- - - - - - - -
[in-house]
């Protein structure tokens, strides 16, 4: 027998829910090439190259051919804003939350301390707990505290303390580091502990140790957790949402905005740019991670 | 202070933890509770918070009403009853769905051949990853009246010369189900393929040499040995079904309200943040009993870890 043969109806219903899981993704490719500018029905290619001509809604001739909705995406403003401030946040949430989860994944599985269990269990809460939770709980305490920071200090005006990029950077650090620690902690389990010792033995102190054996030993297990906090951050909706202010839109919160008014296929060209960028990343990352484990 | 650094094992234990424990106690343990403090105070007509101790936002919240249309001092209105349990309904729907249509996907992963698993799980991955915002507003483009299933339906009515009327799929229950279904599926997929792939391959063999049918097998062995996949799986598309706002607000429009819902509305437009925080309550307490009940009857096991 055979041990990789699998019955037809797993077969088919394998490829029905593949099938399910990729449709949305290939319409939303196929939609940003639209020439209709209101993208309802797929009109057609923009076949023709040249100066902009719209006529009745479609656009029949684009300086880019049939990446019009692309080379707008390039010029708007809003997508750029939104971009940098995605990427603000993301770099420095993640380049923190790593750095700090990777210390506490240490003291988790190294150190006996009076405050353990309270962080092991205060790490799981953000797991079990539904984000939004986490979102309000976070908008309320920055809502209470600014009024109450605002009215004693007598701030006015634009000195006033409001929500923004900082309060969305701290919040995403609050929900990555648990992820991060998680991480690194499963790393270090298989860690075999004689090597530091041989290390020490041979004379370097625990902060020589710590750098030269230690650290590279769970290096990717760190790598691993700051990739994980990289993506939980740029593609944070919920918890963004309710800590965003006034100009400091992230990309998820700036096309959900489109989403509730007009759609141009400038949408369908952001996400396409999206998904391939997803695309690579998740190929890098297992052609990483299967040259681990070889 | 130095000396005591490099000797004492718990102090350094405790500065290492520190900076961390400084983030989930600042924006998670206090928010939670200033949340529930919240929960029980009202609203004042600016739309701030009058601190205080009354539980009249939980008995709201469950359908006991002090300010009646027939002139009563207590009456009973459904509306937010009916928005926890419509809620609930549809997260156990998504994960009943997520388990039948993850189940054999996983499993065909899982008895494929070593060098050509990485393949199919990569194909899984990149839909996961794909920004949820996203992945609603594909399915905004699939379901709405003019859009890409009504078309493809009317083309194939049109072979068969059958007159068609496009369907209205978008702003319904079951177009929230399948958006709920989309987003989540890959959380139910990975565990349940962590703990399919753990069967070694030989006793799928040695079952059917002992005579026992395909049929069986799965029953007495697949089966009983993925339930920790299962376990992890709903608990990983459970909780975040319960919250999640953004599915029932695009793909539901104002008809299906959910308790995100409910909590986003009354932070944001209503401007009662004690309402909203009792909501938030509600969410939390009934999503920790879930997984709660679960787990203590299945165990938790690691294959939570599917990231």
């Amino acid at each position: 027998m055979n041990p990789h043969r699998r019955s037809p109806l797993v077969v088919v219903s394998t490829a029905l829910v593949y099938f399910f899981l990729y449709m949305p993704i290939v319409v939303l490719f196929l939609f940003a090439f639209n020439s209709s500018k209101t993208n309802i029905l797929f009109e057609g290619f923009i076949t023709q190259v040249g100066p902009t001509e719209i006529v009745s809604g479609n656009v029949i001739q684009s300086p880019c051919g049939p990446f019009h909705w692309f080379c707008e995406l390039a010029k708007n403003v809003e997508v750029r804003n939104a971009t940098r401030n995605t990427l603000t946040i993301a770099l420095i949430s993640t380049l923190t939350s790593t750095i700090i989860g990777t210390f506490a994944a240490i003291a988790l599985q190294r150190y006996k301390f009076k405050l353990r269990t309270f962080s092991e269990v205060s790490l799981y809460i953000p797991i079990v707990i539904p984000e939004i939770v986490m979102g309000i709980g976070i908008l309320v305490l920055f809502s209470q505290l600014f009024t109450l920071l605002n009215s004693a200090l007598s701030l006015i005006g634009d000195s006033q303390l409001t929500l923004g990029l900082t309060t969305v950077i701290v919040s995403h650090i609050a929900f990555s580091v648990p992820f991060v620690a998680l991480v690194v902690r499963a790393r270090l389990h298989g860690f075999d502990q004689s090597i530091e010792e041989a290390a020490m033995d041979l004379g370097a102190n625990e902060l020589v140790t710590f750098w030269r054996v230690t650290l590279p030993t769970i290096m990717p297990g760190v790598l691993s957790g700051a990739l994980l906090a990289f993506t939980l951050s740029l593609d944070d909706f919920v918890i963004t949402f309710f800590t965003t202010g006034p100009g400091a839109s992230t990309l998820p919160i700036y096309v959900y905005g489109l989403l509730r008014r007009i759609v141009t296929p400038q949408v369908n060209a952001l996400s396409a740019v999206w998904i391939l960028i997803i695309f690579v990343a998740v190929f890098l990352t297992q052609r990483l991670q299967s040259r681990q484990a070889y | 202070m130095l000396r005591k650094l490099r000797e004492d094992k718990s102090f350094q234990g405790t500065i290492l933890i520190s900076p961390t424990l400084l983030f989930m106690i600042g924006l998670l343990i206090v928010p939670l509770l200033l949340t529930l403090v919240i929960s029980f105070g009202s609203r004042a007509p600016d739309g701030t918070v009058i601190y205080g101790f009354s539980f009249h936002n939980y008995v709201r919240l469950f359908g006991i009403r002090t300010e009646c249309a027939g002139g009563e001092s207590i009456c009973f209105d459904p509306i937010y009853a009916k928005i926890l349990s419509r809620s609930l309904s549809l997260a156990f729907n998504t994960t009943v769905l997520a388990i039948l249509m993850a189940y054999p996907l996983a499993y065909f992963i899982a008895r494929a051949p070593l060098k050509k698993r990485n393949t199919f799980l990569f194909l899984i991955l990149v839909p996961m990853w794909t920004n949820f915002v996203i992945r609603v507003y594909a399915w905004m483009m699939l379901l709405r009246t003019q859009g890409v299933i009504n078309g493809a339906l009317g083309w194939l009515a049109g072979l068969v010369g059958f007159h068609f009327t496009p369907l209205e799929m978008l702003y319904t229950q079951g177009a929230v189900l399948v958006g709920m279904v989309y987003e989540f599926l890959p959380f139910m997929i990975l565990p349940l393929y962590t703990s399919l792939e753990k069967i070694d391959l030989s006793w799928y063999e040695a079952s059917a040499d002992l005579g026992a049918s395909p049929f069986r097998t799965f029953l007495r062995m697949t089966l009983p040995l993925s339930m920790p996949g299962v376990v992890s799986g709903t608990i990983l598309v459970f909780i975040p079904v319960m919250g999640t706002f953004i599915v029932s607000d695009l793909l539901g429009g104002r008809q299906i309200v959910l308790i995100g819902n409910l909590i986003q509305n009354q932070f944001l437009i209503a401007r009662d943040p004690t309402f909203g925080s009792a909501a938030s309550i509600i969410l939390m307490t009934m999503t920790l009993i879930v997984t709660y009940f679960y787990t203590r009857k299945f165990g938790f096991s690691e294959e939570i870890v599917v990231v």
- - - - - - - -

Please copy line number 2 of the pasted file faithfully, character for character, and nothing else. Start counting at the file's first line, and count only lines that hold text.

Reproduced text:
């Protein structure tokens, strides 16, 4: 027998829910090439190259051919804003939350301390707990505290303390580091502990140790957790949402905005740019991670 | 202070933890509770918070009403009853769905051949990853009246010369189900393929040499040995079904309200943040009993870890 043969109806219903899981993704490719500018029905290619001509809604001739909705995406403003401030946040949430989860994944599985269990269990809460939770709980305490920071200090005006990029950077650090620690902690389990010792033995102190054996030993297990906090951050909706202010839109919160008014296929060209960028990343990352484990 | 650094094992234990424990106690343990403090105070007509101790936002919240249309001092209105349990309904729907249509996907992963698993799980991955915002507003483009299933339906009515009327799929229950279904599926997929792939391959063999049918097998062995996949799986598309706002607000429009819902509305437009925080309550307490009940009857096991 055979041990990789699998019955037809797993077969088919394998490829029905593949099938399910990729449709949305290939319409939303196929939609940003639209020439209709209101993208309802797929009109057609923009076949023709040249100066902009719209006529009745479609656009029949684009300086880019049939990446019009692309080379707008390039010029708007809003997508750029939104971009940098995605990427603000993301770099420095993640380049923190790593750095700090990777210390506490240490003291988790190294150190006996009076405050353990309270962080092991205060790490799981953000797991079990539904984000939004986490979102309000976070908008309320920055809502209470600014009024109450605002009215004693007598701030006015634009000195006033409001929500923004900082309060969305701290919040995403609050929900990555648990992820991060998680991480690194499963790393270090298989860690075999004689090597530091041989290390020490041979004379370097625990902060020589710590750098030269230690650290590279769970290096990717760190790598691993700051990739994980990289993506939980740029593609944070919920918890963004309710800590965003006034100009400091992230990309998820700036096309959900489109989403509730007009759609141009400038949408369908952001996400396409999206998904391939997803695309690579998740190929890098297992052609990483299967040259681990070889 | 130095000396005591490099000797004492718990102090350094405790500065290492520190900076961390400084983030989930600042924006998670206090928010939670200033949340529930919240929960029980009202609203004042600016739309701030009058601190205080009354539980009249939980008995709201469950359908006991002090300010009646027939002139009563207590009456009973459904509306937010009916928005926890419509809620609930549809997260156990998504994960009943997520388990039948993850189940054999996983499993065909899982008895494929070593060098050509990485393949199919990569194909899984990149839909996961794909920004949820996203992945609603594909399915905004699939379901709405003019859009890409009504078309493809009317083309194939049109072979068969059958007159068609496009369907209205978008702003319904079951177009929230399948958006709920989309987003989540890959959380139910990975565990349940962590703990399919753990069967070694030989006793799928040695079952059917002992005579026992395909049929069986799965029953007495697949089966009983993925339930920790299962376990992890709903608990990983459970909780975040319960919250999640953004599915029932695009793909539901104002008809299906959910308790995100409910909590986003009354932070944001209503401007009662004690309402909203009792909501938030509600969410939390009934999503920790879930997984709660679960787990203590299945165990938790690691294959939570599917990231």